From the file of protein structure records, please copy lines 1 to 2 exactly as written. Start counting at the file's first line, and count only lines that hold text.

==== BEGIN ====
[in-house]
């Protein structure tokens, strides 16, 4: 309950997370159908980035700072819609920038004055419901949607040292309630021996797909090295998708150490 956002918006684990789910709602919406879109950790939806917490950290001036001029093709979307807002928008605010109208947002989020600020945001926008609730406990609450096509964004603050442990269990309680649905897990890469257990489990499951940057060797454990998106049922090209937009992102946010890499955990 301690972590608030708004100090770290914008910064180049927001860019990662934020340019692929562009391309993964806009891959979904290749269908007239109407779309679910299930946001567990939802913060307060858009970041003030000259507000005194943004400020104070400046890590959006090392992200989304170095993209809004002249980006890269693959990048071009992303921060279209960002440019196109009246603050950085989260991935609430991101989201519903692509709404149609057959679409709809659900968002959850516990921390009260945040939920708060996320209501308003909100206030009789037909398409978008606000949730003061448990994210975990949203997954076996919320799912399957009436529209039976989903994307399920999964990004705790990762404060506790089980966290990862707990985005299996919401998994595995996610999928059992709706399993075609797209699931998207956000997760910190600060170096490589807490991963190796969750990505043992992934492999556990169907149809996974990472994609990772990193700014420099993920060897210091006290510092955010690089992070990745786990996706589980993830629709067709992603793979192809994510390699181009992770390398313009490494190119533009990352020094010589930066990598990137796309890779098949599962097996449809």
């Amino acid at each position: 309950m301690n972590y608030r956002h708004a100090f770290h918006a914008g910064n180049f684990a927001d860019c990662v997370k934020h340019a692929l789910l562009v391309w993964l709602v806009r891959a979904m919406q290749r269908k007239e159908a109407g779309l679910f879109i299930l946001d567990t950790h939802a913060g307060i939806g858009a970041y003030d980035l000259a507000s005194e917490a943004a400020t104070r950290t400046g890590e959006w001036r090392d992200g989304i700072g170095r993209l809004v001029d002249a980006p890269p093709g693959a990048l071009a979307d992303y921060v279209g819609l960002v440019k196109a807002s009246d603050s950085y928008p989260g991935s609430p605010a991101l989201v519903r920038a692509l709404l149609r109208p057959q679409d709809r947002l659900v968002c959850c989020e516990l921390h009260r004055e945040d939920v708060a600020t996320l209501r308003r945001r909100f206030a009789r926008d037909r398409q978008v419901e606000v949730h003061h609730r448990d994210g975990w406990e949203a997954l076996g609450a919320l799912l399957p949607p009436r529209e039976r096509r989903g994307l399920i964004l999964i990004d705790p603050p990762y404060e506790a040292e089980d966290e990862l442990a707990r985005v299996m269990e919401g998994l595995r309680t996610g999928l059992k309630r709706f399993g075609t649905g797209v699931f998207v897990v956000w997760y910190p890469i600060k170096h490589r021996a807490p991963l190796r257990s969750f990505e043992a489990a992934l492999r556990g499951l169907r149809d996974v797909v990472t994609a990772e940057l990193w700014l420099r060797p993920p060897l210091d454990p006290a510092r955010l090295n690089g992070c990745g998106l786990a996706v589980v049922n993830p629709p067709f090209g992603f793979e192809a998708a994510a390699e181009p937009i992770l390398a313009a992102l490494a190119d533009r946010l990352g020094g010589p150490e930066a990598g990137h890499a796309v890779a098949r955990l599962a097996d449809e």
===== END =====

[in-house]
């Protein structure tokens, strides 16, 4: 309950997370159908980035700072819609920038004055419901949607040292309630021996797909090295998708150490 956002918006684990789910709602919406879109950790939806917490950290001036001029093709979307807002928008605010109208947002989020600020945001926008609730406990609450096509964004603050442990269990309680649905897990890469257990489990499951940057060797454990998106049922090209937009992102946010890499955990 301690972590608030708004100090770290914008910064180049927001860019990662934020340019692929562009391309993964806009891959979904290749269908007239109407779309679910299930946001567990939802913060307060858009970041003030000259507000005194943004400020104070400046890590959006090392992200989304170095993209809004002249980006890269693959990048071009992303921060279209960002440019196109009246603050950085989260991935609430991101989201519903692509709404149609057959679409709809659900968002959850516990921390009260945040939920708060996320209501308003909100206030009789037909398409978008606000949730003061448990994210975990949203997954076996919320799912399957009436529209039976989903994307399920999964990004705790990762404060506790089980966290990862707990985005299996919401998994595995996610999928059992709706399993075609797209699931998207956000997760910190600060170096490589807490991963190796969750990505043992992934492999556990169907149809996974990472994609990772990193700014420099993920060897210091006290510092955010690089992070990745786990996706589980993830629709067709992603793979192809994510390699181009992770390398313009490494190119533009990352020094010589930066990598990137796309890779098949599962097996449809």